Bellman & Black by Diane Setterfield – Fiction.
E-book from Netgalley. Can you believe it, a new book – finally! – from Diane Setterfield?! We’ve been waiting such a long time, I can almost feel the pressure of high expectations dooming this book before anyone’s even read it. I have to admit that I’ll probably buy a print copy when it’s released in October, but when I’ll do I’ll definitely want the Orion edition – I’m so in love with the cover! (click the title link to check it out.) “As a boy, William Bellman commits one small cruel act that appears to have unforseen and terrible consequences. The killing of a rook with his catapult is soon forgotten amidst the riot of boyhood games. And by the time he is grown, with a wife and children of his own, he seems indeed, to be a man blessed by fortune. Until tragedy strikes, and the stranger in black comes, and William Bellman starts to wonder if all his happiness is about to be eclipsed. Desperate to save the one precious thing he has left, he enters into a bargain. A rather strange bargain, with an even stranger partner, to found a decidedly macabre business. And Bellman & Black is born.”
You Knew Me When by Emily Liebert – Fiction.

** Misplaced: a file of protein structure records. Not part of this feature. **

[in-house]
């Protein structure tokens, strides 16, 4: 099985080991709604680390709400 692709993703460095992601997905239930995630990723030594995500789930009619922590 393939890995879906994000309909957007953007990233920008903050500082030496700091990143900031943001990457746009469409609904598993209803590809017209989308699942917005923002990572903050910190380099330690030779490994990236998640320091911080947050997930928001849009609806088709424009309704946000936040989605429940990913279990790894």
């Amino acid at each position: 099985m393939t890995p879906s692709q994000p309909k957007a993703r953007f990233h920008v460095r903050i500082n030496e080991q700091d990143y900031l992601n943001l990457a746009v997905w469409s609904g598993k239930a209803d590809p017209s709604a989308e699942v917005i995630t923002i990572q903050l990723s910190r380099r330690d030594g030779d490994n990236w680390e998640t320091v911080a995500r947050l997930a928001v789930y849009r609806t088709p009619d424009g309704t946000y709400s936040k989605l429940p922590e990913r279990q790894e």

Received for review from the publisher, NAL. “Best friends forever … until life got in the way. Katherine Hill left her small New England hometown in pursuit of a dream. Now, twelve years later, she’s a high-powered cosmetics executive in Manhattan and a much glossier version of her former self, unrecognizable to her family and old friends. Not that she would know – she hasn’t been home in over a decade. Laney Marten always swore she’d never get ‘stuck’ in Manchester, Vermont. No, she was destined to live out her glamorous big-city dreams. Instead, she wound up a young wife and mother. That was when her best friend ran out. When Katherine receives word of an inheritance from former neighbor Luella Hancock, she reluctantly returns home to the people and places she left behind. Hoping for a second chance, she’s met by an unforgiving Laney, her former best friend. And there’s someone else who’s moved on without her – someone she once loved. Tethered to their shared inheritance of Luella’s sprawling Victorian mansion, Katherine and Laney are forced to address their long-standing grudges. Through this, they come to understand that while life has taken them in different directions, ultimately the bonds of friendship and sisterhood still bind them together. But are some wounds too old and deep to mend?”